Maybe that's how art works: it rattles something in our mental cupboards that we didn't know was there, that we hadn't had reason to imagine. In which case it might be an image of humans in a diner and memories of our youth, or it might be abstract splashings of colour that reflect something, not from the early universe but about how our neurones evolved to deal with some survival challenge when we were still more comfortable in trees...
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David Eckels

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Re: An Essay on Art
« Reply #7 on: August 21, 2017, 04:51:54 PM »

That without even going near quantum mechanics, which I'm not convinced anyone understands in their gut.
Read the Now book by Muller and you'll see that is exactly what they are trying to understand... and getting quite uncomfortable by the way.  :)

Rob C

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Re: An Essay on Art
« Reply #8 on: August 21, 2017, 05:33:46 PM »

Thanks, Rob. But I don't agree that I should learn Italian. I sometimes read English translations of librettos, and let's face it the stories in most grand opera are ridiculous, stilted, silly. At the same time, the music is magnificent. I want those voices to be musical instruments, not story-tellers. To me, the finest musical instrument in the world is the human voice.

I wasn't suggesting Italian would help your enjoyment of the music, Russ - just of that movie.

My wife used to enjoy listening to operatic works, but even with Italian as an understood language, I could almost never make out a goddam word any of them sang; just too noisy! My wife couldn't get the words either, but it didn't diminish her pleasure.

I used to move to another room.

;-)

Rob

RSL

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Re: An Essay on Art
« Reply #9 on: August 21, 2017, 07:43:52 PM »

I read it a couple years ago! That's what I meant. And given that poem, boy, are you in for a treat when you read Muller's book. Just promise me you'll stick with it until the final chapter.

I promise. Had to buy the Kindle edition since the paperback isn't out yet.

farbschlurf

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Re: An Essay on Art
« Reply #10 on: August 22, 2017, 03:33:10 AM »

Interesting read.
Maybe this is a little OT.
My art-therory-classes are a while ago, but though I guess you mean it in an even broader sense, I got reminded of "the sublime". This idea and concept which is hovering around for long and is hard to describe in few words. Your essay lets me think: Maybe the sublime is not only about greatness that cannot be depicted, really (a very simple way to put it), but also about enigmatical things or strange constellations that you cannot decrypt, but still "somehow" understand. Maybe it's a similar thing, even though caused by different things ("greatness"/"complexity")? Interesting thought for me, thanks for the impulse, lets me think new ways, never a bad thing ...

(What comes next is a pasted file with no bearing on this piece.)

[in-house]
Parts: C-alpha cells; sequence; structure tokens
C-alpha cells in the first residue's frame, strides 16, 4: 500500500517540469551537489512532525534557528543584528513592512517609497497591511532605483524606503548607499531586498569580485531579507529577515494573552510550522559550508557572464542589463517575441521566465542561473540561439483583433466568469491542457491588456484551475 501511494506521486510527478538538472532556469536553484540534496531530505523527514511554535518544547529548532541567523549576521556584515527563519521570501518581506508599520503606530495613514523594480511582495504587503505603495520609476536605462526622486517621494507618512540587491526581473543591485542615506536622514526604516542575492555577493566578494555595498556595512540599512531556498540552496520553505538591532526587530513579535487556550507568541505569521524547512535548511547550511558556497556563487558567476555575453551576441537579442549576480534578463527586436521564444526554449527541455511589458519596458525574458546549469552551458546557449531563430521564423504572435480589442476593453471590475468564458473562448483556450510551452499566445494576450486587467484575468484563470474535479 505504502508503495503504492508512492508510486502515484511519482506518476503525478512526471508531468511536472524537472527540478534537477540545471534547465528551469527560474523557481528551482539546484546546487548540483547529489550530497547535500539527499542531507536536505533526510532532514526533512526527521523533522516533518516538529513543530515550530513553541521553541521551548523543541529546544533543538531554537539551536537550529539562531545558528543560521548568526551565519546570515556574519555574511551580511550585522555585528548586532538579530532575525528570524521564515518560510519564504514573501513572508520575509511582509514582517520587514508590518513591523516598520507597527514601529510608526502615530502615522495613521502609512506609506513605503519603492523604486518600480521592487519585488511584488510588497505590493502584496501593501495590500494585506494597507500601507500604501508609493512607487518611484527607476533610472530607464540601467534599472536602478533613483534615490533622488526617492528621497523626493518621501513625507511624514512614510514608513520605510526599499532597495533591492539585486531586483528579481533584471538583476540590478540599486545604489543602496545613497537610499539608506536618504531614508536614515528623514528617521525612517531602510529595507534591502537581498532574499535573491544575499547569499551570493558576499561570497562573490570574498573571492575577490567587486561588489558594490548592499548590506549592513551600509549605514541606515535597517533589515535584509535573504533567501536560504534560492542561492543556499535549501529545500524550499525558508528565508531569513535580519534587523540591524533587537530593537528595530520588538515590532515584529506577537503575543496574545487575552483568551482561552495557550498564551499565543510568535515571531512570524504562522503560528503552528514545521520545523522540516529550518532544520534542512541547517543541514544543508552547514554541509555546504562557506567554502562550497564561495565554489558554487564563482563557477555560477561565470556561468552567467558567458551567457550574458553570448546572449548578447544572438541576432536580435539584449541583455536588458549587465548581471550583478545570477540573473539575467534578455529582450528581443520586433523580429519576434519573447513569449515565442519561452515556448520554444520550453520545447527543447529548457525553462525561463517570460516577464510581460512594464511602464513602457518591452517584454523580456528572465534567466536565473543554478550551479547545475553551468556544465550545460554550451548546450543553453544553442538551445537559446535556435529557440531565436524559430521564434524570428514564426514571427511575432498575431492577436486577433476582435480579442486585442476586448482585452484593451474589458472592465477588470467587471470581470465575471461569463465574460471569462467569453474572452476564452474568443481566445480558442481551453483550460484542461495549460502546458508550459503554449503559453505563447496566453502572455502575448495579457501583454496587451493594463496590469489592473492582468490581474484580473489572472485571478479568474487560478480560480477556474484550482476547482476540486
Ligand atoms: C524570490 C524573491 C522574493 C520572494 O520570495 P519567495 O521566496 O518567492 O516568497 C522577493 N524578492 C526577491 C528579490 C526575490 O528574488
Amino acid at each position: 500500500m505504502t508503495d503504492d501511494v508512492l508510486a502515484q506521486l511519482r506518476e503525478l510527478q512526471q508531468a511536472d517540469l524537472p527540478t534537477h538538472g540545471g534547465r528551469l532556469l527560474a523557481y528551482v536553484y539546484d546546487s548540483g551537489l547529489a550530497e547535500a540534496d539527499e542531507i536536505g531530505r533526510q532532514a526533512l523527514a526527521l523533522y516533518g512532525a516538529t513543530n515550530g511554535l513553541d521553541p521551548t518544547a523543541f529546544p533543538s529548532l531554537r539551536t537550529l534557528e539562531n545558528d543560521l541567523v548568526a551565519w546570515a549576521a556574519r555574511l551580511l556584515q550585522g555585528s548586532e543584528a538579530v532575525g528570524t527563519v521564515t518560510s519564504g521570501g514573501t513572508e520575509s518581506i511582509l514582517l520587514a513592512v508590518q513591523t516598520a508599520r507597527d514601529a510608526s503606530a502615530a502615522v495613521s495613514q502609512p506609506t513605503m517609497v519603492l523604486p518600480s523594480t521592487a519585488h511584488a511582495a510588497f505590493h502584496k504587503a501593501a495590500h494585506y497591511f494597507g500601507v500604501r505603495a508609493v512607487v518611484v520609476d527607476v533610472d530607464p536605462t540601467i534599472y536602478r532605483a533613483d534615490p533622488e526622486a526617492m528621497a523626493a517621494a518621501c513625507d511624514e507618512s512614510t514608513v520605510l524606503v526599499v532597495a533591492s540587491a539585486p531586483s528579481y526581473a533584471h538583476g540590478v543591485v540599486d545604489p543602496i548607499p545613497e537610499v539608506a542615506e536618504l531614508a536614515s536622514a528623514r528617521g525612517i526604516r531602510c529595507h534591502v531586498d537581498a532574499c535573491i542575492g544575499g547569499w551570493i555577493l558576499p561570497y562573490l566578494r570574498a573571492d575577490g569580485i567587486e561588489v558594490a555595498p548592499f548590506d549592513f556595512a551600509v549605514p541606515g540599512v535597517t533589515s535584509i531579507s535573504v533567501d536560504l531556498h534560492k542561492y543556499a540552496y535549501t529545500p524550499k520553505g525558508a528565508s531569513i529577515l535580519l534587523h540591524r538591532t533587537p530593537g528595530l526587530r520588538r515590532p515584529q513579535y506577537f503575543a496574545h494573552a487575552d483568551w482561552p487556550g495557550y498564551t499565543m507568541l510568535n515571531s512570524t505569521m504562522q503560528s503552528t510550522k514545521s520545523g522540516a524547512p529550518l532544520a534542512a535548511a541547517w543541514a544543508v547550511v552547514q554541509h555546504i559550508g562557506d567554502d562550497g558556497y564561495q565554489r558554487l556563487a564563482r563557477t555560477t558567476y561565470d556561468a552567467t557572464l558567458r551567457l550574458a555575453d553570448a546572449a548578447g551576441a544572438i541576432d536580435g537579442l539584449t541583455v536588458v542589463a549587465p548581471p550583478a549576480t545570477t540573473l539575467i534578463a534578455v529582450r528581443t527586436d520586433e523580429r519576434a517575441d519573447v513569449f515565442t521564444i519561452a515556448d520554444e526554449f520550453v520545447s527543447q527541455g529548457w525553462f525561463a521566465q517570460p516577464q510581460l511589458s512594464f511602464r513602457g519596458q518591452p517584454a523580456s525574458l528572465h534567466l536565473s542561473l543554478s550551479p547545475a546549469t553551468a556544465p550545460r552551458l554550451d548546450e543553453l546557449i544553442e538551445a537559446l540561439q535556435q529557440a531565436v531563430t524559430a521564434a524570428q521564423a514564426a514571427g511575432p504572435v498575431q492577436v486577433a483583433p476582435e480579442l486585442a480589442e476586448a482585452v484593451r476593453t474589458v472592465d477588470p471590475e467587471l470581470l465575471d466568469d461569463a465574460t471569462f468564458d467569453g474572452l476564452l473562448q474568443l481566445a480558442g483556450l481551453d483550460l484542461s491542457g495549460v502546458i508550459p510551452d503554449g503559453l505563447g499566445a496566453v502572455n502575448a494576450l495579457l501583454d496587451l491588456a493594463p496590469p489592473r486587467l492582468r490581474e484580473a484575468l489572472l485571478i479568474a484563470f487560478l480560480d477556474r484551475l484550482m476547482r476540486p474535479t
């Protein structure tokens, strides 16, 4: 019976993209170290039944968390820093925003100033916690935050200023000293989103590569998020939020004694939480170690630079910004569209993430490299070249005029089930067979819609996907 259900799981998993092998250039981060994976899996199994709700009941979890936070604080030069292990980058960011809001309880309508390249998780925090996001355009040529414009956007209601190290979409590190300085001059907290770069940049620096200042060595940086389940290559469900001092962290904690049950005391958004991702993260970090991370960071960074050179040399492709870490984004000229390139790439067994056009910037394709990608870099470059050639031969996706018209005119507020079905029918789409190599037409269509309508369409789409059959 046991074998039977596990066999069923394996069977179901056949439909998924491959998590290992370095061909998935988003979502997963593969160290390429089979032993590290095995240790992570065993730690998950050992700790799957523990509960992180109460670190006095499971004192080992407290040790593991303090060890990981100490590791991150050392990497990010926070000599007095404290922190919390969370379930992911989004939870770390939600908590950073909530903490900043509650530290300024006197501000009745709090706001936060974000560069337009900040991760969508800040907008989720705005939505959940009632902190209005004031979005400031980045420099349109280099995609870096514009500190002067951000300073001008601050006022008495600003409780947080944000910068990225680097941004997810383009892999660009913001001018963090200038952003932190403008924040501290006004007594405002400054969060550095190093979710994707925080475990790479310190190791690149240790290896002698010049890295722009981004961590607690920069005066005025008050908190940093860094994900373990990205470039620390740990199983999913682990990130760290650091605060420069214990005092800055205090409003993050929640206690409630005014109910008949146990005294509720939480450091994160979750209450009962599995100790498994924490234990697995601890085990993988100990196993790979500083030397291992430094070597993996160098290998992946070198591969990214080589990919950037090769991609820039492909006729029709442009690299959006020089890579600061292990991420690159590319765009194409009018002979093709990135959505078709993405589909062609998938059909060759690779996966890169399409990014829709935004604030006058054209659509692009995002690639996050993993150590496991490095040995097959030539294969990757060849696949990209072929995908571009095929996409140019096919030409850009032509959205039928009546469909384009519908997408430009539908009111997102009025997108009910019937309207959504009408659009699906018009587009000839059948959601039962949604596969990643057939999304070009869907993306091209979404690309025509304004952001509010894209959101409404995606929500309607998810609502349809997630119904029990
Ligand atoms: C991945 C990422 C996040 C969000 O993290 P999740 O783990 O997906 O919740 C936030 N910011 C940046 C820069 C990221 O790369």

;-)
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opgr

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Re: An Essay on Art
« Reply #11 on: August 22, 2017, 06:32:49 AM »

Well, the devil's advocate in me wants to have a word with you, because she doesn't care much for all the agreement here. She's confused somewhat by your choice of words, perhaps finds it almost pretentious that you require a new word or at least a redefinition of an existing word just to describe something that you maybe have failed to define properly for yourself.

She isn't quite sure, so she wants to ask you this:
what differentiates "touching the soul" from "touching the seer"?
Does "seer" relate to a "collective higher conscious" in some way?

Additionally, she's aware of a lot of conscious learning required to appreciate poetry for example. You need to first learn language, then learn ambiguity and metaphore, and then you need to learn to read between the lines. So she wonders whether your "seer" can only be touched if you at least have some form of education, or, if it is truly beyond conscious or emotional comprehension, whether a child can have the seer touched as well?

And can the seer be touched by the beauty of nature for example? Or maybe a single color? Or does it require a more complex construct?

She'd like to point out that these are just questions for her own understanding and education, they are by no means meant to be a criticism of your essay, although she finds the conclusion somewhat strongly worded if the only evidence provided comes in the form of personal experience which, for all she knows could be merely subconscious visceral emotion...
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Regards,
Oscar

RSL

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Re: An Essay on Art
« Reply #12 on: August 22, 2017, 10:08:05 AM »

Hi Oscar,

From the tenor of her advocacy I'd guess your advocate's devil is all shook up. Let's answer her questions so her devil can relax.

What differentiates the "soul" from the "seer" is that the word "soul" comes with thousands of years of religious connotations and associations, which tend to veer the "soul" off the road. The "seer" is much cleaner, and keeps us away from the edge.